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Co-administration of antiresorptive and anabolic therapies has appeal because these treatments target the two main abnormalities in bone remodeling responsible for bone loss and microstructural deterioration. Antiresorptives reduce the number of basic multicellular units (BMUs) remodeling bone and reduce the volume of bone each BMU resorbs. Intermittent parathyroid hormone (PTH) increases the volume of bone formed by existing BMUs and those generated by PTH administration. PTH also increases bone formation by stimulating the differentiation, maturation, and longevity of osteoblast lineage cells residing upon quiescent bone surfaces. Despite these rationally targeted actions, enthusiasm for this approach waned when combined therapy blunted the increase in areal bone mineral density (aBMD) relative to that produced by PTH. Although many studies have since reported additive effects of combined therapy, whatever the aBMD result (blunting, additive, or null), these outcomes give little, if any, insight into changes in bone's material composition or microstructure and give misleading information concerning the net effects on bone strength. Combined therapy remains a potentially valuable approach to therapy. Because studies of antifracture efficacy comparing combined with single therapy are unlikely to be performed in humans, efforts should be directed toward improving methods of quantifying the net effects of combined therapy on bone's material composition, microarchitecture, and strength.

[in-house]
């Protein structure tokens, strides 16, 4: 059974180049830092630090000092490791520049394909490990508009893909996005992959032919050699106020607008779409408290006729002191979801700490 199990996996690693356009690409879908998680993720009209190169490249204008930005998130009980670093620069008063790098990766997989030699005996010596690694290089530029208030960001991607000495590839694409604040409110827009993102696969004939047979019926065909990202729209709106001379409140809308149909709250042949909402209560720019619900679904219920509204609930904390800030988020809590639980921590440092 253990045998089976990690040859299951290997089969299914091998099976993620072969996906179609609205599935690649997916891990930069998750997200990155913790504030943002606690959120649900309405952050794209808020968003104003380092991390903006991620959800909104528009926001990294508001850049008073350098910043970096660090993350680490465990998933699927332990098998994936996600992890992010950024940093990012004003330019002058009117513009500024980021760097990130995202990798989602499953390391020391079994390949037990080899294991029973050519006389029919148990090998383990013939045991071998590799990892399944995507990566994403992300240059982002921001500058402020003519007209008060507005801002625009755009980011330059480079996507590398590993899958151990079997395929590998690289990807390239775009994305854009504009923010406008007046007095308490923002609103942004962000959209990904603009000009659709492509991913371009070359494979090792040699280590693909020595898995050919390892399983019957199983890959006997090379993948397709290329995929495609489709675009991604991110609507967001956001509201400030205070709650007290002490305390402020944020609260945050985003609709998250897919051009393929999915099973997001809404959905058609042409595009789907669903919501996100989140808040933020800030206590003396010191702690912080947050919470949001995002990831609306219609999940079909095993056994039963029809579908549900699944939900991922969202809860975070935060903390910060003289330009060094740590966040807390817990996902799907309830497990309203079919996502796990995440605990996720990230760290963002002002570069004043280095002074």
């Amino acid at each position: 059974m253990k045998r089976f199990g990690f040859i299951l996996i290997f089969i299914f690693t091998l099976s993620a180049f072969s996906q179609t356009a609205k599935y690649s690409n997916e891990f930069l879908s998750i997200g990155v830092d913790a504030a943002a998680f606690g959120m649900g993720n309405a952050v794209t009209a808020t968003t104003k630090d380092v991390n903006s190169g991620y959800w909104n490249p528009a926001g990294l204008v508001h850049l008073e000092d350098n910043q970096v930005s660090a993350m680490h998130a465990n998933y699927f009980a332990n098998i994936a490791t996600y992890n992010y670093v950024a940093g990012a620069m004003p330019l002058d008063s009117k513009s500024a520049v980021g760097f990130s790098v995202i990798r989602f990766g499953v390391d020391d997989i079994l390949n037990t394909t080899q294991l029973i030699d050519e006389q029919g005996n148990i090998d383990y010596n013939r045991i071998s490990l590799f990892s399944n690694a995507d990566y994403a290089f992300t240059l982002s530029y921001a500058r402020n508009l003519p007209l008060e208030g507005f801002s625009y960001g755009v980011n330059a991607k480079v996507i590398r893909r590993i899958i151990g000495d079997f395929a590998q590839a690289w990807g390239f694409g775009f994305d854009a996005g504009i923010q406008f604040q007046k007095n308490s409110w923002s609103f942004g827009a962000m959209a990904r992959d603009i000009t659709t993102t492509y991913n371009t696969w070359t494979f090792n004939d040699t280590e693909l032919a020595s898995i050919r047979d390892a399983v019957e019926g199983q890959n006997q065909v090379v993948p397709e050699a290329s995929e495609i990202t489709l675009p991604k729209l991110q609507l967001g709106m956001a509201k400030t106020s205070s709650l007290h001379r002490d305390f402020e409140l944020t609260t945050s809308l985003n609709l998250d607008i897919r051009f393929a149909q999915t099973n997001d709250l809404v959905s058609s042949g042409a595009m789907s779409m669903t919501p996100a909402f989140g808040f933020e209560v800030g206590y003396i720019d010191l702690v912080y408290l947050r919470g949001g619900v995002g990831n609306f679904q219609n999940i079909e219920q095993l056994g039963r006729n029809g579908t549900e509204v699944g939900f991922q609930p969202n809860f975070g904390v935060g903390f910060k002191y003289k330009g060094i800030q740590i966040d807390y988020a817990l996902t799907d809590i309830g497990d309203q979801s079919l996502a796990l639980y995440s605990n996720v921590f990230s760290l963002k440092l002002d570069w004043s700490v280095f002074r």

Institute for Health and Ageing

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Journal Article

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